A simple design principle

This week blog will be talking about DRY design principle and it will be based on this article. These principles are really useful for software development yet there are still quite a lot of people tripping over it.

A bit background about DRY. DRY stands for Don't Repeat Yourself. It is really simple but important to understand. It is essentially know as a philosophy that packages the logic into representation. This design principle has been known for a long time and its acronym is mentioned in the book The Pragmatic Programmer, which is published in 1999. The concept of DRY wouldn't be a big of a deal when you are writing a small program, a code snippet or a short script. However, when it comes to a big software project, not applying this principle would not only cause a lot of problems but also can waste resources and increase the length and complexity to your programs, and all of these would lead to the increasing requirement of your clients' machine. Besides, it is not just bad for the hardware itself, it would take more time for you and other developers to just understand your code.

To achieving DRYness, a simple way to put it is to divide your system into components, where each of these components represents its own subsystem's functionality. For instance, if you are building a file sharing system, your program should break down into multiple pieces like git system, file management system, etc. and inside user management system, there can be subcomponents like role management system and access control system. As the program is divided further, there would be a clear hierarchy where each subcomponent would only have one function to support the components themselves, and it would greatly reduce the complexity.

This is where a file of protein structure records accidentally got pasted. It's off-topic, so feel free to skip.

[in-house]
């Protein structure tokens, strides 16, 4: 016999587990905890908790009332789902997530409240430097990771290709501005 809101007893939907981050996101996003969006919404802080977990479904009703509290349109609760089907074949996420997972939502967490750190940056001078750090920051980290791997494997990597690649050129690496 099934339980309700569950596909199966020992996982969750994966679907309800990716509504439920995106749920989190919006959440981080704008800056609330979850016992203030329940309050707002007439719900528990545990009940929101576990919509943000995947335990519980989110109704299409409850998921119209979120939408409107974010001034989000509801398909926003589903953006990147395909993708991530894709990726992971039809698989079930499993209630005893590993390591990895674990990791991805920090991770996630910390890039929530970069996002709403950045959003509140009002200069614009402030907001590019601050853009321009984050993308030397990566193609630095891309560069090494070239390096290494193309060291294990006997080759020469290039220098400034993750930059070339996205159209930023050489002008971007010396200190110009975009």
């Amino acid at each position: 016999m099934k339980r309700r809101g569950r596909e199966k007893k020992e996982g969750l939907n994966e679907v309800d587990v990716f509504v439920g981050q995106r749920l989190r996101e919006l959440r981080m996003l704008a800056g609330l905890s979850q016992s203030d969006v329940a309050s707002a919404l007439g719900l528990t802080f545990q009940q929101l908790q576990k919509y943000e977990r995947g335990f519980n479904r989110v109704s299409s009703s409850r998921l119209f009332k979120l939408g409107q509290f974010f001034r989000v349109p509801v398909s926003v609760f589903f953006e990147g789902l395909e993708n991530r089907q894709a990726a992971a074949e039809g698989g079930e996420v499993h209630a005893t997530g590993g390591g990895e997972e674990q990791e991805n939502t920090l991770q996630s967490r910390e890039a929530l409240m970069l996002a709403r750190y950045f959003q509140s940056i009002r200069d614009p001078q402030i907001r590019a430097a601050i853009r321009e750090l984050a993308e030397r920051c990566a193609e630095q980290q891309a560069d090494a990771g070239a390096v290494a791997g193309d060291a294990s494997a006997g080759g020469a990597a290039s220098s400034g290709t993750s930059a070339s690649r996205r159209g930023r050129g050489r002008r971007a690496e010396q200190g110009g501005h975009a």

I really like the part where the author quotes that "Every piece of knowledge must have a single, unambiguous, authoritative representation within a system" meaning that if you are repeating any piece of information, you are doing it wrong. This can be really easy to make mistake and I actually did quite a lot when I first started programming. For example, instead of making the connection to the database every time you need it and then close it immediately after you are done with it, you should make a separate class that handles the connection to the database as a singleton and it should open the connection to the database when the first time you call the function and close it when a specific event is triggered. In a perfect implementation, every piece of information should be encapsulated its knowledge in the form of variables, objects or a class property.

It is absolutely impossible to achieve 100% DRY, but the more DRY your code is, the better for you and other developers to maintain it. It is a concept that is worth looking into while revising your code whether it is a small or large project to develop a good habit of doing it.


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